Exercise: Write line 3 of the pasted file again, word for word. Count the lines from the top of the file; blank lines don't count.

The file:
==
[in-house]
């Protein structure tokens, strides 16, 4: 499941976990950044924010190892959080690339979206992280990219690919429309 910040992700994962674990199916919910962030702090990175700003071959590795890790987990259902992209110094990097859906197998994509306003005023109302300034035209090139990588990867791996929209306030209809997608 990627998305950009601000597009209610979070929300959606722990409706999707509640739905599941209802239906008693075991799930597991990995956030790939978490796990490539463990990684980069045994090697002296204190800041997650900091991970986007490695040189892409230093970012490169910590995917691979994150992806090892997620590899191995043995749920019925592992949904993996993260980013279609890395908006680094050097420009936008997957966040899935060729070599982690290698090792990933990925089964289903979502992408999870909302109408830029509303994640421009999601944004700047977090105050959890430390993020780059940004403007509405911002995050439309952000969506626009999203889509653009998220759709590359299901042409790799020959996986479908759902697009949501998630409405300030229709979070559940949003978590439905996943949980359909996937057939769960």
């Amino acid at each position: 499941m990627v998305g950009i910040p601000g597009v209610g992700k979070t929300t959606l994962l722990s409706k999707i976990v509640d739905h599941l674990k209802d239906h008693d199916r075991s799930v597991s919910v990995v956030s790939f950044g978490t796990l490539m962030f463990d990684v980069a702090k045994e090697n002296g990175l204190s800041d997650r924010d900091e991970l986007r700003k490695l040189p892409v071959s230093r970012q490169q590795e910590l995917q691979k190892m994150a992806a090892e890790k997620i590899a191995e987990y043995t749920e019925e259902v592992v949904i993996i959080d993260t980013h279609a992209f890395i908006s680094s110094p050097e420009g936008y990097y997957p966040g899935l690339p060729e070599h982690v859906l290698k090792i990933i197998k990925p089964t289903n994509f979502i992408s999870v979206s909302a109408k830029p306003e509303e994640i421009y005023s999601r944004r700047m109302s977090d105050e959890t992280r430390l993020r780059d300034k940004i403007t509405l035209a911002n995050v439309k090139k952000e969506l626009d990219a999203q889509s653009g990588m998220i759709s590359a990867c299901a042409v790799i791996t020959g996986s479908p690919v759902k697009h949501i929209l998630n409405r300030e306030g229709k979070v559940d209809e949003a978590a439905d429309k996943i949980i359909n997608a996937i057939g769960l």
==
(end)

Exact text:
């Amino acid at each position: 499941m990627v998305g950009i910040p601000g597009v209610g992700k979070t929300t959606l994962l722990s409706k999707i976990v509640d739905h599941l674990k209802d239906h008693d199916r075991s799930v597991s919910v990995v956030s790939f950044g978490t796990l490539m962030f463990d990684v980069a702090k045994e090697n002296g990175l204190s800041d997650r924010d900091e991970l986007r700003k490695l040189p892409v071959s230093r970012q490169q590795e910590l995917q691979k190892m994150a992806a090892e890790k997620i590899a191995e987990y043995t749920e019925e259902v592992v949904i993996i959080d993260t980013h279609a992209f890395i908006s680094s110094p050097e420009g936008y990097y997957p966040g899935l690339p060729e070599h982690v859906l290698k090792i990933i197998k990925p089964t289903n994509f979502i992408s999870v979206s909302a109408k830029p306003e509303e994640i421009y005023s999601r944004r700047m109302s977090d105050e959890t992280r430390l993020r780059d300034k940004i403007t509405l035209a911002n995050v439309k090139k952000e969506l626009d990219a999203q889509s653009g990588m998220i759709s590359a990867c299901a042409v790799i791996t020959g996986s479908p690919v759902k697009h949501i929209l998630n409405r300030e306030g229709k979070v559940d209809e949003a978590a439905d429309k996943i949980i359909n997608a996937i057939g769960l």